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The Great Palm OS Dictionary Shoot-out: BDicty, Mi:D, MSDict, Oxford American, and PocketLingo
Posted December 2003 by Tanker Bob — page 2

BDicty 5.3 English Heritage Bundle from Beiks

Beiks remains one of the stalwarts of the PDA dictionary world. Their offerings include more than just English language tools, but extend to inter-language dictionaries, speaking phrase dictionaries that use real human voices, and a wide variety of references in fields like medical, law, theology, etc. They just released a new app for spell checking: LexSpell. The $24 English Heritage Bundle tested here includes full pro version of the reader, three sizes of the English dictionary, a thesaurus, and a verb conjugator. For this review, I used the English Pro dictionary with 77,000 headwords and the thesaurus with 55,000 words. The just-released BDicty Pro 5.3 sports full Tungsten T3 DIA support.

BDicty provides a clean, easy to use interface with a clever twist. The screen split between the word list and the definition varies depending on focus. While searching, the word list takes up about 2/3 of the screen. When encountering a match while typing, the definition side grows to take up 2/3 of the screen. The split may be set vertical or horizontal. Very nice implementation.

Any word inside a definition may be defined by double-tapping to select it then tapping the AA icon on the top bar. Tapping the pencil icon edits or adds a word or definition. The ability to add words to the dictionary proved unique to BDicty in this roundup. The icon next to the pencil switches between stock and custom definitions. The 1 or 2 in the upper right changes focus between the definition and word list. Swap dictionaries with the pull-down list box at the top. When swapping databases, BDicty immediately tries to find the word on the input line in the new dictionary/reference.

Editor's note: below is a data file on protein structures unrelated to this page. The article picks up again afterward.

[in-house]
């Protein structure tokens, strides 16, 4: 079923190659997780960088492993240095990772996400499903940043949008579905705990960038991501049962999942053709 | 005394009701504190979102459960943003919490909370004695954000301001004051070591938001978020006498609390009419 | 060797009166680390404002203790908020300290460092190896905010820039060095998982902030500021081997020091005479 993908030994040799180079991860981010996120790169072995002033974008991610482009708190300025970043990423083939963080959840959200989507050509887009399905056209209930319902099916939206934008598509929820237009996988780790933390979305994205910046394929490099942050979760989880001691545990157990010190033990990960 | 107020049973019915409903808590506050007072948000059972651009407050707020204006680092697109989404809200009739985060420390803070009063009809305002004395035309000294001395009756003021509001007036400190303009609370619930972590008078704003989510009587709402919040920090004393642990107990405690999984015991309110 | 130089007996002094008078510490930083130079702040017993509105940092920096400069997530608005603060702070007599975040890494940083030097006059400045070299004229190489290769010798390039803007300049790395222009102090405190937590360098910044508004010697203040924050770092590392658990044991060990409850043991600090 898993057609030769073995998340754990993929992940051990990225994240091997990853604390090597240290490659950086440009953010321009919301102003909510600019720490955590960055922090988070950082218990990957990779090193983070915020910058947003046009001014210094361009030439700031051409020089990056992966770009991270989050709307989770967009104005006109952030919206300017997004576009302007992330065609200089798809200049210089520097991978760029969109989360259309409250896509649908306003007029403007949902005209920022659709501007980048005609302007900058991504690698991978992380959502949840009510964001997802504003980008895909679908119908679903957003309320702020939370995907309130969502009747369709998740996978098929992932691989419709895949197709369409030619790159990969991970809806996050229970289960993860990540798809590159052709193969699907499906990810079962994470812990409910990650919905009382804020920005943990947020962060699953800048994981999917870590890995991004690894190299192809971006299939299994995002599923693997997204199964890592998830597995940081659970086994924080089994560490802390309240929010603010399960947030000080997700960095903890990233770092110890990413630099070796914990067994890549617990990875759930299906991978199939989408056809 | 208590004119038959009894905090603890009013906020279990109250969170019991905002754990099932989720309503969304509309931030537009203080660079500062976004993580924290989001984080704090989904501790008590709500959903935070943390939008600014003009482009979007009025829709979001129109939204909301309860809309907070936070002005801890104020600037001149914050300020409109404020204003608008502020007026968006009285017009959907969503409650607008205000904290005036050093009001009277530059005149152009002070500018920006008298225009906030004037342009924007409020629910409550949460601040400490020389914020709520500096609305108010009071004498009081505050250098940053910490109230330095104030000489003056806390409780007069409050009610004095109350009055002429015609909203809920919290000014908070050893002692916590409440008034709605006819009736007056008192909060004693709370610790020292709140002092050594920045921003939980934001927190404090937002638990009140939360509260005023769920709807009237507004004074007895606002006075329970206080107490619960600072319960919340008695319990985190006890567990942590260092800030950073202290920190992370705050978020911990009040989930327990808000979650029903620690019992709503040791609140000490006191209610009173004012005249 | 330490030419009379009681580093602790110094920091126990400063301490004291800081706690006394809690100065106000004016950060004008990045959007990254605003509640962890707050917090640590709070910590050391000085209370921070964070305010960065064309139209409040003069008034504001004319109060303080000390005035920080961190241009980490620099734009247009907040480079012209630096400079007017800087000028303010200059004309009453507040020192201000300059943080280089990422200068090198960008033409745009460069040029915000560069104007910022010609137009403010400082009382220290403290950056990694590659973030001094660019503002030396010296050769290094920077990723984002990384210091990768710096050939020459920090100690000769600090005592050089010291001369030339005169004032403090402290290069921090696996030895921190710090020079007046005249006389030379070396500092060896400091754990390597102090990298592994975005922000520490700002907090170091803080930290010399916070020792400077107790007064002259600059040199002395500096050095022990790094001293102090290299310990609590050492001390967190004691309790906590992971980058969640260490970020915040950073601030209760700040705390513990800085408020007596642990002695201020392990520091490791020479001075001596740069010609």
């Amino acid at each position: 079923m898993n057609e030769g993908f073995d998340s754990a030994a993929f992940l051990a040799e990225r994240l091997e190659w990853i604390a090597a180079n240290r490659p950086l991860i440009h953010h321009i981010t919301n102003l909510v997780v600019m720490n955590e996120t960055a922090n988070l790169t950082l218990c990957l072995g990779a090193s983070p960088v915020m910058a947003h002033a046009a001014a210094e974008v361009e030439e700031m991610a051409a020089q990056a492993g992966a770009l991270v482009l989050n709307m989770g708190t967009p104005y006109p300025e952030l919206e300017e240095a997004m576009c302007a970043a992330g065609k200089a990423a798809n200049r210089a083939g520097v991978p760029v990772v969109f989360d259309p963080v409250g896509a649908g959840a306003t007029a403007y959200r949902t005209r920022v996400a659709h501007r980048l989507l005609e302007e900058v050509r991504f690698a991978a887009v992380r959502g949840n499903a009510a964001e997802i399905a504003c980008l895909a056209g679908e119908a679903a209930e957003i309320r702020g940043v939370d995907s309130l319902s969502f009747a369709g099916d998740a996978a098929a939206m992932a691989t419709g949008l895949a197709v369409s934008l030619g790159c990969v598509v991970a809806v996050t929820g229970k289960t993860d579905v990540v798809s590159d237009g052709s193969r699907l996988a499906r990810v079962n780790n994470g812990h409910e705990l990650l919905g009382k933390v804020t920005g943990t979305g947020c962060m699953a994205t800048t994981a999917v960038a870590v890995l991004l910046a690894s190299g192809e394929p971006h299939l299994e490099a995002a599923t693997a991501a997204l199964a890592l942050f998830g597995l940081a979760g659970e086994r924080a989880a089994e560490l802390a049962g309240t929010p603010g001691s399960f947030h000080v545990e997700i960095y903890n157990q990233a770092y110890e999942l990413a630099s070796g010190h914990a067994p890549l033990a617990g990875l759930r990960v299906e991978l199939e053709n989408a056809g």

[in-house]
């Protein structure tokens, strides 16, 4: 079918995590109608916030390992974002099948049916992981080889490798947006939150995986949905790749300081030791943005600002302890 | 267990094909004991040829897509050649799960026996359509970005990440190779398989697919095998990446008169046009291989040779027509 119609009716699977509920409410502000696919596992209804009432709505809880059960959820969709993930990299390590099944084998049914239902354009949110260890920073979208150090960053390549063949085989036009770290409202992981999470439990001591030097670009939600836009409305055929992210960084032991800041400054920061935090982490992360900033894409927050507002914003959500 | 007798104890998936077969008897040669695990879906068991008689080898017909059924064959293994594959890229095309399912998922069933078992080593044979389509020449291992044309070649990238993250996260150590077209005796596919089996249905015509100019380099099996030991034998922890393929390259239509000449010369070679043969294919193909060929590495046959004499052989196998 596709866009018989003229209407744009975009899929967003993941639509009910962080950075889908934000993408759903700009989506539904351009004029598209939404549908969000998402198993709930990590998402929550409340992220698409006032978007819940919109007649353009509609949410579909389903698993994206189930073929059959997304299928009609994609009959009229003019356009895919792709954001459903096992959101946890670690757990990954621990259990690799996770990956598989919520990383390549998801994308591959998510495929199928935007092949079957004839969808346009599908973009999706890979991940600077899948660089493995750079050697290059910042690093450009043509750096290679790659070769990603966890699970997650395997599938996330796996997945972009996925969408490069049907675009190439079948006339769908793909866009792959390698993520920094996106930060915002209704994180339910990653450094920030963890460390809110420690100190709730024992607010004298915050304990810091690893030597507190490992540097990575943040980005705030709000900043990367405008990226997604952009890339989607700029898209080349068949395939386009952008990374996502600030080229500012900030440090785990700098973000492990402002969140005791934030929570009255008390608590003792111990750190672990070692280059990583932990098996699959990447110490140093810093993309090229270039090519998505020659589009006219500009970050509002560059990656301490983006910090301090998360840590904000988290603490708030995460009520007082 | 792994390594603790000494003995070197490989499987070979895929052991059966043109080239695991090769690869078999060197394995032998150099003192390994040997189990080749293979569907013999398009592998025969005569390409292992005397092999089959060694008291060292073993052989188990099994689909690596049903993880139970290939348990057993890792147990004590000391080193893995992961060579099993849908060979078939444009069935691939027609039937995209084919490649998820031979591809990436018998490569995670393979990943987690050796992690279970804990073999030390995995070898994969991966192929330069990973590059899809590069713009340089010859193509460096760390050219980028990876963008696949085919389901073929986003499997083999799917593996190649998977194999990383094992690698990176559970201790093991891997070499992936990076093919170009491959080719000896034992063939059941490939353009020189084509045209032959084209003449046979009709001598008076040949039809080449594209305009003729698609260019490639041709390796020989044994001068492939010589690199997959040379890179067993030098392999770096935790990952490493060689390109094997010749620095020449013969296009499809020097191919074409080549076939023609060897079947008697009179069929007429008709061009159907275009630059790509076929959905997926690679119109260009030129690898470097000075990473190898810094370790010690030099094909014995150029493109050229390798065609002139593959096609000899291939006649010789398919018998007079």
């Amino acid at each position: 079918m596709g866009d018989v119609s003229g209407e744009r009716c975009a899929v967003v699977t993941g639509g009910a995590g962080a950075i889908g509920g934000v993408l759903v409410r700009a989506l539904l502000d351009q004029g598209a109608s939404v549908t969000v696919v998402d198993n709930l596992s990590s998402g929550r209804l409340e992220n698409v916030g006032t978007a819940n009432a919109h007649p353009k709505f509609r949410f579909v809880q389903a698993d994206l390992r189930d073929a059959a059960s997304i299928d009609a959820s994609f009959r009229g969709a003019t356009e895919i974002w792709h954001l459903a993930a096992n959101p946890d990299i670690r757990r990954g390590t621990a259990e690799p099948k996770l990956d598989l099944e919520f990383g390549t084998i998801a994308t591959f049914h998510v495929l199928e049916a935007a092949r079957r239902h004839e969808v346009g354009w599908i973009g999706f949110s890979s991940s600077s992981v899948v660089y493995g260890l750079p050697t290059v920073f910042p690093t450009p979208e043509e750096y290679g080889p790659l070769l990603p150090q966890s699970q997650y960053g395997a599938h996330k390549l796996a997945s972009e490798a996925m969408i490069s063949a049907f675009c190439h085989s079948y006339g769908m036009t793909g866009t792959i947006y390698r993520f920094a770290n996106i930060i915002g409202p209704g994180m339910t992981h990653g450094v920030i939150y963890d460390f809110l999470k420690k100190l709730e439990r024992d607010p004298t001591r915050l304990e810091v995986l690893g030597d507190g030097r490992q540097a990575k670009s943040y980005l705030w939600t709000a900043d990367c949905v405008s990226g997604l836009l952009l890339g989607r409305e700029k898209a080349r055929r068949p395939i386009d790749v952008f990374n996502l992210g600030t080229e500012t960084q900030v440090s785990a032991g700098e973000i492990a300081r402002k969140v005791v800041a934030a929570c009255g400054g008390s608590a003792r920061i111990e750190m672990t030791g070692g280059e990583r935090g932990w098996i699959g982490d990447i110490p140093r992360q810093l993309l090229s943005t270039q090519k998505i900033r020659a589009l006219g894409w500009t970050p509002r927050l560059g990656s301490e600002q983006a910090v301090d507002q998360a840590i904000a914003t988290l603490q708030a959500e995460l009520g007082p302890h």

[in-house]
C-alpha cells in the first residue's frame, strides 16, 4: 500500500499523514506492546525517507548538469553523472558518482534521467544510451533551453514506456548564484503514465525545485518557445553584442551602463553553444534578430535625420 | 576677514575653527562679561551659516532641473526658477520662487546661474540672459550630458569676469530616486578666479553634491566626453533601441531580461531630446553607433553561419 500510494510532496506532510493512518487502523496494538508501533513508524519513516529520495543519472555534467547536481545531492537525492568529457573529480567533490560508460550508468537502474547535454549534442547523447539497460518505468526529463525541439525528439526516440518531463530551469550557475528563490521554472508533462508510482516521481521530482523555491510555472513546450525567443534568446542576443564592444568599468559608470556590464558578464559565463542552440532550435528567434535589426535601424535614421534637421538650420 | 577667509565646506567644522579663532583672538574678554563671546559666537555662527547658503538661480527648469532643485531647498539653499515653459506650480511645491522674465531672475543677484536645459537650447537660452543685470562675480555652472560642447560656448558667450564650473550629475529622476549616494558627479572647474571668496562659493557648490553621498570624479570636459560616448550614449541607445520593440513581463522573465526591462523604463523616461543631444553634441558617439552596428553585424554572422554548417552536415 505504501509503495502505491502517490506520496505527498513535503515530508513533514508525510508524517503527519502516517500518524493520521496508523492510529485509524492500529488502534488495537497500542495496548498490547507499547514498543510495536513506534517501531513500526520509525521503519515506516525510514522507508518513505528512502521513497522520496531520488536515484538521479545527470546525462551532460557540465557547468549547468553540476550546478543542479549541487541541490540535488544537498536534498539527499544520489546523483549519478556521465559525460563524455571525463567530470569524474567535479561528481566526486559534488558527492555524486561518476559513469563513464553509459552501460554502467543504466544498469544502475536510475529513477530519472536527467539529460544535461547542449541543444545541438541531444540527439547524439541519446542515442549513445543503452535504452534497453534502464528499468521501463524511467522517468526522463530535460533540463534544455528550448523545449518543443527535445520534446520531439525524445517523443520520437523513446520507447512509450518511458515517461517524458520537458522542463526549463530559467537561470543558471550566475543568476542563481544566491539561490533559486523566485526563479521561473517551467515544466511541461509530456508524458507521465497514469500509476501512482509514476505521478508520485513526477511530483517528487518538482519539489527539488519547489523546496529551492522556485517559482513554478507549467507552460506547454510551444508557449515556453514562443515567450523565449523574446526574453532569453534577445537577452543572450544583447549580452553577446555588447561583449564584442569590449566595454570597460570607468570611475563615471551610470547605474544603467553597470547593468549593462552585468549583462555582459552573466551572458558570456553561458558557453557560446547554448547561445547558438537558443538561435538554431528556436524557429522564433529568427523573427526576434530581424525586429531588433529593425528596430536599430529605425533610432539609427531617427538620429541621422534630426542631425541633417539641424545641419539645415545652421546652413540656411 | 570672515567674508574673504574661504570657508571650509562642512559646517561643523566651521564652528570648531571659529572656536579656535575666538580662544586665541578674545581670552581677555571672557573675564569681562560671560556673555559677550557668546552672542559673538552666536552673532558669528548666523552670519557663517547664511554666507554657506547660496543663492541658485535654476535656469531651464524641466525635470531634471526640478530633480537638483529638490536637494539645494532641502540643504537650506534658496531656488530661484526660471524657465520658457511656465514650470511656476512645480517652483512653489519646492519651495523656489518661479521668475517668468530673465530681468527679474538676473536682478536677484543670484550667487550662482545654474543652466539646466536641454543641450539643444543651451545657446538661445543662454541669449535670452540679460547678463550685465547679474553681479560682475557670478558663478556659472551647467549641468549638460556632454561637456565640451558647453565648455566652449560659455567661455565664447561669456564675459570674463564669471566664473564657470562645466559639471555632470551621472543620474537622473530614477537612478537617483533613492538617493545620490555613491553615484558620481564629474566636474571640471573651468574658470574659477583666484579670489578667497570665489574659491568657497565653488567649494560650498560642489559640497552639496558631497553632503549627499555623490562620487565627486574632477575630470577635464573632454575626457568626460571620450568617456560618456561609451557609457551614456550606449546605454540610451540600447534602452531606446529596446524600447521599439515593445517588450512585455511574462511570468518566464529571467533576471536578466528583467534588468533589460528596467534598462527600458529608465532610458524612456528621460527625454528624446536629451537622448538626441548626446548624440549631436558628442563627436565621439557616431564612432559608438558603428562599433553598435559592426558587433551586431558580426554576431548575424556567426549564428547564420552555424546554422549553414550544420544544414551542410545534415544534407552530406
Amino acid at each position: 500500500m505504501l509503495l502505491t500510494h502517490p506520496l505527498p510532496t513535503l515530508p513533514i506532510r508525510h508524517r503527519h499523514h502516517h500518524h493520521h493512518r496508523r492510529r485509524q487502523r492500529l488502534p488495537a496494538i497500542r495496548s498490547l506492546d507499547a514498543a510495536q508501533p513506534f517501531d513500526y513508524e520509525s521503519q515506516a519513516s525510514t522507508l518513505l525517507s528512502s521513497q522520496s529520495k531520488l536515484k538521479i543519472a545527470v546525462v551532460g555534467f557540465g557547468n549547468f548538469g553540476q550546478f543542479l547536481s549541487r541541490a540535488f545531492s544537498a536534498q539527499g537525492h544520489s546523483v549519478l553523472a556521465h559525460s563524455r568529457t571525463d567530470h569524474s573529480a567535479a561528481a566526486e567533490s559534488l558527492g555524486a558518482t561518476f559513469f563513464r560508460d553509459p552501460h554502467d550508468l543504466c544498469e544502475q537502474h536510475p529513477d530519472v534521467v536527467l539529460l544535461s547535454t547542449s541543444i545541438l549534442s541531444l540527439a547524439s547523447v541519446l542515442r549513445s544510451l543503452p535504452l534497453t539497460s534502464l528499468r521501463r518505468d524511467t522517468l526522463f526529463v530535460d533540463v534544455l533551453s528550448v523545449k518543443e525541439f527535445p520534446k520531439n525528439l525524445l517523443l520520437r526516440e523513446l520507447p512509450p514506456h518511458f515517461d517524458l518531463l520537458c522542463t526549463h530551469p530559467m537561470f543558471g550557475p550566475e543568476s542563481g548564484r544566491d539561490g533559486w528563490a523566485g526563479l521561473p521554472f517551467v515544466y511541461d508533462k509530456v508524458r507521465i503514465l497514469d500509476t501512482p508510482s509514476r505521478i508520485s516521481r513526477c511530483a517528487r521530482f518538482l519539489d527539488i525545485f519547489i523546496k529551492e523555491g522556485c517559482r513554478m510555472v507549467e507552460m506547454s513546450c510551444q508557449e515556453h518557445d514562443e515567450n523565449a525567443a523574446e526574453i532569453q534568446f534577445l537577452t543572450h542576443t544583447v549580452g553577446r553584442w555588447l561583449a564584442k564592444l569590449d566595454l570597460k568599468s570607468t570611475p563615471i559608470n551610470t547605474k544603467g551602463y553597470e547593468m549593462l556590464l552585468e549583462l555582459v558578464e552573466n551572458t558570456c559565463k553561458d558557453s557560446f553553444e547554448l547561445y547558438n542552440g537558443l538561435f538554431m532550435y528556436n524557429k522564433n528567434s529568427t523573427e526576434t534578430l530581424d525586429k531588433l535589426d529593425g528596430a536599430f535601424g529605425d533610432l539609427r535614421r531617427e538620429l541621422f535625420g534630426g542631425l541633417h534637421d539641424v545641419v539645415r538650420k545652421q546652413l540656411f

BDicty can be pulled up from inside other programs by being made resident. It uses the command line as well as hotkeys, reducing the possibility of interfering with other silk screen or button assignments. When activated, BDicty looks up the highlighted word in the starting app. It proved the most adept in this group at this task, being the only one that works in WordSmith.

BDicty supports a number of options from the menu, using a pull down list of setting dialogs. These can be used to set the list/definition panels with horizontal or vertical separation and use automatic changing of focus of the two windows, location of databases, startup appearance, and resident settings. BDicty performs lookups from the card with rapidity, where its databases can be located in a dedicated directly for faster access.

 

 

 

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BDicty's primary English Pro dictionary uses an enhanced WordNet database. Although it sports the lowest headword count in this roundup, BDicty came out tied at the top in my word test—locating all but two difficult words and all the modern words. That equaled the American Heritage College Dictionary that sports over 244,000 words! That alone should dispel the usefulness of headword count by itself. In fact, BDicty's database seems to contain the same word list as Mi:D's, and Mi:D claims over 100,000 words. The thesaurus also put in a good showing, being one of the strong points of the WordNet system.

BDicty hasn't updated its English dictionary offerings in over a year, while other companies have introduced expanded English dictionary lines. BDicty's product manager indicated that new dictionaries will be forthcoming in mid to late January. I'll be looking forward to that with interest. The dictionary reader continues its continuous growth. The new 5.3 reader release not only included Palm OS DIA support, but native ARM code to improve stability under OS 5 and improved hotkey support for the Treo 600.

In addition to its language offerings, BDicty offers a number of free databases and even a free, reduced version of its reader. Its quality and breadth of offerings has kept BDicty in the top tier of the Palm OS dictionary market, and will continue to do so.

Pros :

Simple, elegant interface

Excellent word coverage

Nice resident pop-up implementation that works in WordSmith

Support for Palm OS DIA

Cons :

WordNet-based dictionary with attendant definition limitations discussed in the side trip

NEXT -> Mi:D

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